All this should reduce mortalities.
     

  3. BIG GEORGE

    BIG GEORGE New Member

    Messages:
    10,362
    State:
    JOISY
    Let me get this rite Zac. You and a buddy of yours spent the Summer rapeing the river for fish for your private use in your lakes.

    Good move SLICK!

    May you find the DUNG of a 1000 camels in the back of your vehicle every day for the next 1000 days!
     
  4. flathunter

    flathunter New Member

    Messages:
    5,723
    State:
    Ohio
    I have to agree with Big George on this..I dont like to see people taking fish from public waters to stock private lakes.

    Especially wild river fish.
     
  5. photocat

    photocat New Member

    Messages:
    803
    State:
    HOCO, Maryland
    well ignore for a moment that he is stocking his lake... what about if you wanted to do that in the event you caught a world record catfish? or say a line class record cause its going to be darn near improbable for many to catch a 125lb blue, 124lb flattie, or a 59lb channel...
     
  6. Environmentor

    Environmentor New Member

    Messages:
    95
    State:
    Buffalo, Iowa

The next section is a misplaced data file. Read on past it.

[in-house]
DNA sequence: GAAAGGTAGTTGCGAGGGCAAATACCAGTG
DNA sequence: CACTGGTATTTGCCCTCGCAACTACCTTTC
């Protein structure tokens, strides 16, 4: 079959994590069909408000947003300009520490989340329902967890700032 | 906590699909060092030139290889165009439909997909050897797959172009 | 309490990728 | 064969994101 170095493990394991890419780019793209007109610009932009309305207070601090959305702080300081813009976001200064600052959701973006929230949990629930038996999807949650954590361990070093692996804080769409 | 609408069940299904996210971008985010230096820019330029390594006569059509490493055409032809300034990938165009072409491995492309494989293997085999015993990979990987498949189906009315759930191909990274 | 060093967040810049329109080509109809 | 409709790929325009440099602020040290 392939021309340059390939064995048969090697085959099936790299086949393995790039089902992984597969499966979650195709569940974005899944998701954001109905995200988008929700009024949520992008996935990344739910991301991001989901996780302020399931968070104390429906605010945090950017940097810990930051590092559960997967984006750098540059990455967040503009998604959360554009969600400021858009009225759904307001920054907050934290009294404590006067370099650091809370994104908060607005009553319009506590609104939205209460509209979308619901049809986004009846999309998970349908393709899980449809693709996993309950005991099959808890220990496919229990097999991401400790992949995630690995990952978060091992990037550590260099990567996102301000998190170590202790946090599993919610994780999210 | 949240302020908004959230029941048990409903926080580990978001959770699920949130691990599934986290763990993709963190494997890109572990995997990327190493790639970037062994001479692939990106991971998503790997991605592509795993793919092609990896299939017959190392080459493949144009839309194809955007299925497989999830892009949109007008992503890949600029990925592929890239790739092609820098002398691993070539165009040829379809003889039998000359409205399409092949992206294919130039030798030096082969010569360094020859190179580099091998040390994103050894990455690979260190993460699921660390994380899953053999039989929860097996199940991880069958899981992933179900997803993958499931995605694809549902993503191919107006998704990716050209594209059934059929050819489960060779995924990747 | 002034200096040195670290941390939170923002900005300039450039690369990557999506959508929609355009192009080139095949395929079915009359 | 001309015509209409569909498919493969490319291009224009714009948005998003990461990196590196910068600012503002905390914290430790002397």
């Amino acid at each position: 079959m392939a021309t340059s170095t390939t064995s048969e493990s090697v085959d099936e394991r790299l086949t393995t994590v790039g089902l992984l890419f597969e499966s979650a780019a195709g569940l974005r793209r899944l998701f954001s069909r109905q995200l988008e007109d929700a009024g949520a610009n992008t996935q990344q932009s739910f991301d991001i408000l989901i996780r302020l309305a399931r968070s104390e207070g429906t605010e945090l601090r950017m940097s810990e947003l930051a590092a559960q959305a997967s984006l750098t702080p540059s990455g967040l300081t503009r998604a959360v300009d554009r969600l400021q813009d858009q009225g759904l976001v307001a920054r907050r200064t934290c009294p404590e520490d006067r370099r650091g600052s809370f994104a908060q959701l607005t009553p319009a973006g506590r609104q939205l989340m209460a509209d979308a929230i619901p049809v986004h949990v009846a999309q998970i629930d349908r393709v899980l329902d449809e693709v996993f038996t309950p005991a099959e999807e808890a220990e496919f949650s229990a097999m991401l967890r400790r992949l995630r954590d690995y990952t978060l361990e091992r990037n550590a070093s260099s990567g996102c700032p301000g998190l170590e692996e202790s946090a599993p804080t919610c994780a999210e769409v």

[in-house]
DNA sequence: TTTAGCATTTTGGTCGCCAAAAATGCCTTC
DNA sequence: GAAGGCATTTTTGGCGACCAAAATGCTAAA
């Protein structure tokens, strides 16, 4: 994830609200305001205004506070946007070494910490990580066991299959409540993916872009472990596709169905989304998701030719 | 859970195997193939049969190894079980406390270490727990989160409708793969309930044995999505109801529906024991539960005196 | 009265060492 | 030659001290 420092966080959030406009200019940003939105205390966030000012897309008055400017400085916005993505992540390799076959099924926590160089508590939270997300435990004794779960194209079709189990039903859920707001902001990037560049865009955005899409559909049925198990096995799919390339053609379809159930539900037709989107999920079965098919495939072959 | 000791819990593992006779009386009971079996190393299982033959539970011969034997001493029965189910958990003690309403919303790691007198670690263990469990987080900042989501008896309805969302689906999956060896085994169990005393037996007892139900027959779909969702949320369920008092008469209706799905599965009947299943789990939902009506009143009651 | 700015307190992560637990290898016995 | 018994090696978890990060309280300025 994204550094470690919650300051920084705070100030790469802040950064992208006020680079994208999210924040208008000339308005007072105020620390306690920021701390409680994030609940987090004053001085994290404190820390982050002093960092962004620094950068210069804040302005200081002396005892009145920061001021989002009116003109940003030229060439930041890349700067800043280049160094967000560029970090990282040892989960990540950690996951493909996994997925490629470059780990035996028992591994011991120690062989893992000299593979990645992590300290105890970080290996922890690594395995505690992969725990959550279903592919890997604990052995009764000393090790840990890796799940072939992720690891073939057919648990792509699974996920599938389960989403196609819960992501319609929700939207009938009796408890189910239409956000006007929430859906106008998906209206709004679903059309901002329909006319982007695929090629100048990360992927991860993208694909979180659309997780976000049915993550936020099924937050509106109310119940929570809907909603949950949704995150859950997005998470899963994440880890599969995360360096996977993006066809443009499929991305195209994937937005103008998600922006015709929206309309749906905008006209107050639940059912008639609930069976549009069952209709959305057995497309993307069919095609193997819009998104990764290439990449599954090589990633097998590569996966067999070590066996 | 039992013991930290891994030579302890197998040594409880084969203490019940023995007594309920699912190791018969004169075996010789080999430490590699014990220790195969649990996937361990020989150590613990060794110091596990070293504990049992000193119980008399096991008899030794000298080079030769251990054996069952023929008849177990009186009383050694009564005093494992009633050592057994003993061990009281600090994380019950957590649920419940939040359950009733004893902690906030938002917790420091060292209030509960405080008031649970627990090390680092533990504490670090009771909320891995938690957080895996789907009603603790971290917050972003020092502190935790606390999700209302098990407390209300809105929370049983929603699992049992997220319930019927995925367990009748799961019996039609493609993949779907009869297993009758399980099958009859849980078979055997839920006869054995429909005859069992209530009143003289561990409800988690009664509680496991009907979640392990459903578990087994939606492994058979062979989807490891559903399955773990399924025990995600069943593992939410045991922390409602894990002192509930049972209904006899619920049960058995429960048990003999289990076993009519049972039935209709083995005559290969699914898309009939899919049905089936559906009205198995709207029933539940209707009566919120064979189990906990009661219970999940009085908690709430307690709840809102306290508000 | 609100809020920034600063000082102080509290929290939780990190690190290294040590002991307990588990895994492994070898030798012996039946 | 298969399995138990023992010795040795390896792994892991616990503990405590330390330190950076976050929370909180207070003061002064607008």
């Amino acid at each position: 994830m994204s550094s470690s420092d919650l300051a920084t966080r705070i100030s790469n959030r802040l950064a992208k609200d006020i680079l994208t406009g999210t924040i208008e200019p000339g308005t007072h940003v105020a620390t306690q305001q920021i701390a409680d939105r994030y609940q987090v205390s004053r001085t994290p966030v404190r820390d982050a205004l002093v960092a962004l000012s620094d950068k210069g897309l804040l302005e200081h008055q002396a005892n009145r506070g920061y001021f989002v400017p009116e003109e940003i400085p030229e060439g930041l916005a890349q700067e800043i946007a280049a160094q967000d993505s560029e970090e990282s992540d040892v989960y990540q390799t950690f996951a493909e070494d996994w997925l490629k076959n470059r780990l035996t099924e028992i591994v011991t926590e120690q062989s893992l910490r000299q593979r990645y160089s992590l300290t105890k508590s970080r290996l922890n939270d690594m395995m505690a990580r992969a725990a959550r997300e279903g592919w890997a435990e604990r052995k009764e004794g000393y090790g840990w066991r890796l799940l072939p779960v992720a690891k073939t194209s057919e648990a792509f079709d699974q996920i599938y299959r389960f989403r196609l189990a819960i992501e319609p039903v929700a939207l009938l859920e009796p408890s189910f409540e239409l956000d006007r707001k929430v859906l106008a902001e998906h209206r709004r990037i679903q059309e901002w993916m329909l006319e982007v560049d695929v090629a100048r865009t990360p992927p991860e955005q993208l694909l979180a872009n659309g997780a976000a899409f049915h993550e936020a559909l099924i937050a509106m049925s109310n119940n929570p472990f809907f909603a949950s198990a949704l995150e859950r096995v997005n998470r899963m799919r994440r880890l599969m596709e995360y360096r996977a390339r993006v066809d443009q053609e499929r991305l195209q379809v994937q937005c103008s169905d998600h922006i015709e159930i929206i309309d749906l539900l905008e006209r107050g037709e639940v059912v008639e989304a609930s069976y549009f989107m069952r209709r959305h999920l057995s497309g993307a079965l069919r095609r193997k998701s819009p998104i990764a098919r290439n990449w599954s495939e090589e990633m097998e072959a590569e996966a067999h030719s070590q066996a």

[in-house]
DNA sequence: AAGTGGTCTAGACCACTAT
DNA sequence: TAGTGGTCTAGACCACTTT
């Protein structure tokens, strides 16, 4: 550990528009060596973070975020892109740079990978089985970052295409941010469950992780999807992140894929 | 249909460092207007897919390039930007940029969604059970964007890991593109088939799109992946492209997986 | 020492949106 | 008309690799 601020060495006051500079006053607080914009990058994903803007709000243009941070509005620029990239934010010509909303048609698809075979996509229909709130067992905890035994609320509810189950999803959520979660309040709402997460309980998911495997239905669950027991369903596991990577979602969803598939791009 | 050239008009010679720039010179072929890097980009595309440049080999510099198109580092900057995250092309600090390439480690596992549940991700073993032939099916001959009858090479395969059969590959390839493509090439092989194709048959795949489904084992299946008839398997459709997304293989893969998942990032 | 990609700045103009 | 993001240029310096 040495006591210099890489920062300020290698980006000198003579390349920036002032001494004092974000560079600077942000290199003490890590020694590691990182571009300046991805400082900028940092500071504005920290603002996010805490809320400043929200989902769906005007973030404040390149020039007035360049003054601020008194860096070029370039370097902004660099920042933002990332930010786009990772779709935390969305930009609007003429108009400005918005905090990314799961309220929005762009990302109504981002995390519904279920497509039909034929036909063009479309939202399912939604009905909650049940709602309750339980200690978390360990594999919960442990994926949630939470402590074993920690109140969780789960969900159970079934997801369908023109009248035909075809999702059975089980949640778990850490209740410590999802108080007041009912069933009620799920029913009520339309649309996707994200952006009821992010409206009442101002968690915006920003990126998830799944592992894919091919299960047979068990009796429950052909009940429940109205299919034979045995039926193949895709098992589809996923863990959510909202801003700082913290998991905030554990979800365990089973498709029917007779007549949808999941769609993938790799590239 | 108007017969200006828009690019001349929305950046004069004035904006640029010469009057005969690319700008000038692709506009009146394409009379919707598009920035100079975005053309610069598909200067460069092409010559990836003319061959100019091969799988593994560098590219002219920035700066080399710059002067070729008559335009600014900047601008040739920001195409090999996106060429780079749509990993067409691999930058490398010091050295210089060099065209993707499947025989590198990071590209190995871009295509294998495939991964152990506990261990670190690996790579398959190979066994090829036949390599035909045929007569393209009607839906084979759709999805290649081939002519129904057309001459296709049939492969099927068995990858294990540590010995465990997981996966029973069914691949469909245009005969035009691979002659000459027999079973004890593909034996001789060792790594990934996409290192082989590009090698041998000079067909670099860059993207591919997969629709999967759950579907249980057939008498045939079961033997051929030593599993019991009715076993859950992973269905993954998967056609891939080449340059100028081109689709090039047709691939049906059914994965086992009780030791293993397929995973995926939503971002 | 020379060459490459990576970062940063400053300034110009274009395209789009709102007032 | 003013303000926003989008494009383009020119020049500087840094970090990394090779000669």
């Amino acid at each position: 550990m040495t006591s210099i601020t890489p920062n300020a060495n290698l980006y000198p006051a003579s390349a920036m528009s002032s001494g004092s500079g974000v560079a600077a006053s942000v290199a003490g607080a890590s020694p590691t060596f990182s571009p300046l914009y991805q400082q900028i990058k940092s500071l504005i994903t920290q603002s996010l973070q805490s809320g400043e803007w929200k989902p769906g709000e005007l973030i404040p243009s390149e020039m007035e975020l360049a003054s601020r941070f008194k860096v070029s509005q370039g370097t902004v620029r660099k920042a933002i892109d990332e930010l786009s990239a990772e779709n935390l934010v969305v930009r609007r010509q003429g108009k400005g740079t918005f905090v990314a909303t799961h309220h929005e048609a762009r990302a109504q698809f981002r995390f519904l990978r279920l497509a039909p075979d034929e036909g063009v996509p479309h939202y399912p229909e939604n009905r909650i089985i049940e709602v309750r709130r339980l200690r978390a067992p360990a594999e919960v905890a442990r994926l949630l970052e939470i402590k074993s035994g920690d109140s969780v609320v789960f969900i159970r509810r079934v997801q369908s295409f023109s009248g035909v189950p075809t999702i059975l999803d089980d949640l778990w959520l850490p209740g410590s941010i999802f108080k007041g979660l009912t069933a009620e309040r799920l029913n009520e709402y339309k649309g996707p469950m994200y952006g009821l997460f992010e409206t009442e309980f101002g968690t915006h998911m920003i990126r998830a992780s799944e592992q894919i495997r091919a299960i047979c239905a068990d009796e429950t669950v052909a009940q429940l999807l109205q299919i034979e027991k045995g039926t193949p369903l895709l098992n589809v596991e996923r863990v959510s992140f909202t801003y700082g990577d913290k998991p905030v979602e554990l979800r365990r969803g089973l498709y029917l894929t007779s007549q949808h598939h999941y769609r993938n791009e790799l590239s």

Just a note, (as I said before, fish transport is illegal) also the DNR usually also doesn't condone stocking your private pond/lake (especially with public fish, not only are you taking fishing opportunities from others, as stated by "others" but you could spread disease and exotics to your own pond/lake thus destroying your private lake/pond). Also the ratios that your state sets is based off research to provide you with the best results possible for your state. Research says these ratios will create the best possible habitat and and largest fish and best fishing (in Iowa it is 1000 bluegill, 100, channels, 75 bass per acre of pond). Introducing a large flathead/predator could upset the balance, thus creating one starved flathead and a bunch of starved bass in your pond. DNR typically advises against adding predators (flathead, walleye, pike) unless you have stunted fish, called out the DNR, and had them advise you to add predators (they will usually have you add bass, and usually through a private vendor who will give you fingerlings or larger). Some bodies are too small to possess fish that require alot of water (flatheads, walleye, northern). These fish may die, or destroy your other fish populations. The DNR also advises against adding proliferating species such as crappie to a pond, as they can increase rapidly and destroy your next generation of bass or stunt themselves/bluegill. Research says don't add fish. However, on occassion the DNR may advise you to add fish, if you view a problem. They may have you add bass if the bluegill are stunted. If the problem is persistent, they may have you add some other predator (such as a flathead or pike) or more bass because it is likely your pond is great for bluegills. Or, they may advise you to add grass carp to remove excessive vegetation and decrease bluegill populations. In both these cases, they would probably advise that these fish be bought in small quatities and be triploid so they wouldn't reproduce. By the time this "band-aid" generation died off your problem would be hopefully fixed. Also, they may advise you to buy channel catfish because they sometimes have a problem reproducing in a pond (however, a seining by biologists would tell you if you need channel catfish). In all these cases they would likely have you buy your fish through a vendor; however, they may also allow you to restock your pond from public lakes (as long as it is legal, and only the numbers they prescribe, and only from bodies they tell you too). However, adding a few fish harboring exotics/diseases may destroy your pond, and adding excessive numbers may disrupt you pond balance - thus destroying your pond!